Look forward to sweet dreams tonight by creating a headboard—and a beautiful new look for $75 or less—in an afternoon.


Textured wall hanging above bed

Marry your love of crafting with an appreciation for contemporary design and you get a chevron-shape wall hanging that doubles as a headboard. Don’t worry; the only actual macramé skill you’ll need is making lark’s head knots to attach yarn to the rod.


Textile wall hanging detail

What You’ll Need


Lark's head knot on gold curtain rod


Set the rod to the desired width, then tape the overlapping sections so they won’t shift.


Use a lark’s head knot (fold yarn in half, wrap the folded end over rod, draw the loose ends through the loop created by the fold, and pull to secure) to tie 48-inch-long lengths of yarn to the curtain rod. Start in the center with cream yarn, then create mirror-image sections of color on either side. After attaching the yarn, trim it to your desired shape.

TIP: You’ll find it easier to make the knots if you hang the rod from a support system. We used two pieces of looped twine to suspend ours from an installed curtain rod.


Attach a length of gold cord to the rod. Install the decorative knob in the wall, centering it above the bed and making sure it is high enough to accommodate the trimmed wall hanging.

Hang the ensemble from the knob.


Bedding and side table

For a coordinated look, pick out the patterned bedding first then, choose yarn colors for your wall hanging to match.


Architectural salvage faux headboard

It doesn’t take a lot of work to turn a painted wall into a headboard. Just paint a white rectangle on the wall then, crown it with architectural trim painted the same shade. Find lots of old trim examples at a flea market or salvage shops. Prefer new? Visit a big-box store to find paintable polyurethane trim.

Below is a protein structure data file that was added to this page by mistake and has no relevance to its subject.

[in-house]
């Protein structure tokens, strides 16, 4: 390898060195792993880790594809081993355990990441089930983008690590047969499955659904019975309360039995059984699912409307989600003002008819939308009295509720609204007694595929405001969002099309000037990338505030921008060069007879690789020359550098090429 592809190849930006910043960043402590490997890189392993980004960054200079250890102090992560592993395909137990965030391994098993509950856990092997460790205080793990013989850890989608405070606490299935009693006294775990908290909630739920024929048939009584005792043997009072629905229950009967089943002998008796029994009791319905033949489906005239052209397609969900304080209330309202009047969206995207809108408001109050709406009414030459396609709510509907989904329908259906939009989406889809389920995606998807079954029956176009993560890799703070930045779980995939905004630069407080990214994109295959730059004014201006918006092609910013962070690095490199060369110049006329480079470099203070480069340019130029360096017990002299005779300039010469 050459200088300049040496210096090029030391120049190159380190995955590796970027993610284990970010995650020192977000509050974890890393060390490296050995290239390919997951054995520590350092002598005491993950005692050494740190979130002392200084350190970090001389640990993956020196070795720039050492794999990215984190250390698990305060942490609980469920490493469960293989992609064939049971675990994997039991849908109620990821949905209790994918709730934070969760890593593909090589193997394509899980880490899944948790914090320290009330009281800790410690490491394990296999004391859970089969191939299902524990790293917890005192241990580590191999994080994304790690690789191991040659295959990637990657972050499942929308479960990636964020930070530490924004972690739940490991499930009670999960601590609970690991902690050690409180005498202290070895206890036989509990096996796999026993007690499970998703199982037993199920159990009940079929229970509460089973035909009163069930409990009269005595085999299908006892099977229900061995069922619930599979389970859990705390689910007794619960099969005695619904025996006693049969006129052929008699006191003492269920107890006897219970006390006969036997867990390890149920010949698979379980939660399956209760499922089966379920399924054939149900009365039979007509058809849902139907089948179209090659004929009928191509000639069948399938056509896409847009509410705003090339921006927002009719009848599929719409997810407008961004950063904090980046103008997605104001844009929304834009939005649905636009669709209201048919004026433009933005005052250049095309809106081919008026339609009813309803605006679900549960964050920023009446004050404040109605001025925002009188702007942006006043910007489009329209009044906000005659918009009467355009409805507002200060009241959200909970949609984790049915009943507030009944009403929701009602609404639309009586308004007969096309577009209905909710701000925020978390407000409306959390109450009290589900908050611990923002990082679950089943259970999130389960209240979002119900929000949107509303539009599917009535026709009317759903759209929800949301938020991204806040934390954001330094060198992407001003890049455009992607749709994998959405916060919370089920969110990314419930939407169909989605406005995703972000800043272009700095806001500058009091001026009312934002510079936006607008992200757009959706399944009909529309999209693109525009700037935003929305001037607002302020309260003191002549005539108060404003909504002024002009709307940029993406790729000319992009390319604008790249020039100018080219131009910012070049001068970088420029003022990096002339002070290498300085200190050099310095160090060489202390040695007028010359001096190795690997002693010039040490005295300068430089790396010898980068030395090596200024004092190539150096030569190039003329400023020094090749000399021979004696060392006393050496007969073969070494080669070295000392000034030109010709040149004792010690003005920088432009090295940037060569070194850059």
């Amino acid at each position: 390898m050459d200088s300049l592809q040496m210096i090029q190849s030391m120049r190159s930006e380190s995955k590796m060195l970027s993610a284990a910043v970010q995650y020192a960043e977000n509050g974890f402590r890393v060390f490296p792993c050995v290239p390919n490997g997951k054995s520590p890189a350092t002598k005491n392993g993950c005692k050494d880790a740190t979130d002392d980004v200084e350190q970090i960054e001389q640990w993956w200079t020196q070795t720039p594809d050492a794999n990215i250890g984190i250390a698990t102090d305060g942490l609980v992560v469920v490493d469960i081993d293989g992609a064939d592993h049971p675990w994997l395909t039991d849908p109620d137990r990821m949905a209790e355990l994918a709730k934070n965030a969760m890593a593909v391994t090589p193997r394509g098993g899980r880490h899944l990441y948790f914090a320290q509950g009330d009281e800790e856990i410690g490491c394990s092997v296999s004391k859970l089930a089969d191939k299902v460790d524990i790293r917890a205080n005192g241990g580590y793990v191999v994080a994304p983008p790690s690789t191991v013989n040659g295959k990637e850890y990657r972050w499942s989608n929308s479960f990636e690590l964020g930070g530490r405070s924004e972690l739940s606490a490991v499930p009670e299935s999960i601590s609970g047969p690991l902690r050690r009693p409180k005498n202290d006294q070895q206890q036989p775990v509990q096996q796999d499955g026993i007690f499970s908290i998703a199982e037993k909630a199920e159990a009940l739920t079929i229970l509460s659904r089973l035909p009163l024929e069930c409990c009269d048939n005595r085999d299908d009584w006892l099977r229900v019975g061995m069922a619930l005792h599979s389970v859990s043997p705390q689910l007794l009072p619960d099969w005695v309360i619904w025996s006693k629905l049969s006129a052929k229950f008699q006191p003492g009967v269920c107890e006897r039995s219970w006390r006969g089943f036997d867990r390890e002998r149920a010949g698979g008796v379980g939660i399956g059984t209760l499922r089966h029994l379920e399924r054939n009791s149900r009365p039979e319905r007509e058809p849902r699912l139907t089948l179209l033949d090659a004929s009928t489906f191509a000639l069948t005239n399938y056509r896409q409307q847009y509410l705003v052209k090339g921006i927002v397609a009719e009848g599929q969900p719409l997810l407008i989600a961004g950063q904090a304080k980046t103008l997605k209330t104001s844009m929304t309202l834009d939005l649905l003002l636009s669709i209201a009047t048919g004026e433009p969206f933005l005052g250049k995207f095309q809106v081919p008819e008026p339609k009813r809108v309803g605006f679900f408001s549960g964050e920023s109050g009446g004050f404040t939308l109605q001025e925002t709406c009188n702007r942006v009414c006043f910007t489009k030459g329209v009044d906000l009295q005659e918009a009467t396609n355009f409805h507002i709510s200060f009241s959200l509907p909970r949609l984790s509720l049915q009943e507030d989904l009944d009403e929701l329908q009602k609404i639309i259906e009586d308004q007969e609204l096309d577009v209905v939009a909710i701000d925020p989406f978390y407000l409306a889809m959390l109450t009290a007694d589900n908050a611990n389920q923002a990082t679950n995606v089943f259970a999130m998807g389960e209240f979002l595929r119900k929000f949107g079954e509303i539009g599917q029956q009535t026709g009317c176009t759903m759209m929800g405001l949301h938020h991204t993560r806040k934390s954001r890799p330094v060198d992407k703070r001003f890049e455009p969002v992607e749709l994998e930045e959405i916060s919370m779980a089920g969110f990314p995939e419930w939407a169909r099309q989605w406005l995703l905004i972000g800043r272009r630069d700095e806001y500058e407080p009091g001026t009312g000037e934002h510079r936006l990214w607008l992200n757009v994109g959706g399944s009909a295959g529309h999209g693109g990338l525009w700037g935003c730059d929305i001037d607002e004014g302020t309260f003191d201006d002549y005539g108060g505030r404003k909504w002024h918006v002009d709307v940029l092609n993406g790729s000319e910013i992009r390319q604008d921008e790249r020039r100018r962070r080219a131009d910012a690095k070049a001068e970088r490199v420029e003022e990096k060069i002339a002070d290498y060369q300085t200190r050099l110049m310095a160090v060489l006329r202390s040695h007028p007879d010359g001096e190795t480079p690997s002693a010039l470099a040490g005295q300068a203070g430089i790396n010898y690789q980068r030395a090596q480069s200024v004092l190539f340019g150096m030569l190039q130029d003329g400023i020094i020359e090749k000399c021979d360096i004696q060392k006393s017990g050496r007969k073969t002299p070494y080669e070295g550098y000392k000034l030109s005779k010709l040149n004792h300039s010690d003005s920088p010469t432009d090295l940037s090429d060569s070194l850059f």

Architectural salvage fragment

What You’ll Need



Paint architectural trim white, and let dry.


Using painter’s tape, tape off a section of your wall to create a faux headboard. This section should be a little bit wider than your bed. Use a level to make sure the top line is exactly horizontal. Tape off vertical lines down to the floor molding, using a level to make sure the vertical lines are squared up. Our headboard is about 5 feet tall.


Apply Chalk Paint within the tape. Carefully pull up tape while paint is still wet; you should have a clean edge.


Hang the architectural trim at the top of the painted section to complete the headboard look and create a focal point.


Bed linen patterns

Liven up your bed with a mix of patterned linens. Choose a large-scale floral like the kantha quilt, a small-scale pattern like the floral pillowcase and accent with a linear pattern such as this herringbone throw.


Bedside table with flowers

Consider these two practical matters before diving into your next DIY headboard project.

BED WIDTH A typical headboard is up to 3 inches wider than the bed frame. Add that to standard mattress widths to determine size. If you attach the headboard to the wall as most hotels do, use a large cleat like Rockler’s 18-inch steel cleat or their Z-Clips.

CEILING HEIGHT Standard headboard heights range from 14 to 29 inches above the top of the mattress. Don’t be afraid to deviate from the norm, though. The higher the ceiling, the taller—and more dramatic—your headboard can be. Not sure? Do a test run. Outline an imaginary headboard on the wall with painter’s tape, then stand back to evaluate.

See more headboard ideas in our upcoming posts!


Photography by Chris Hennessey

Produced by Katie Leporte


© Caruth Studio

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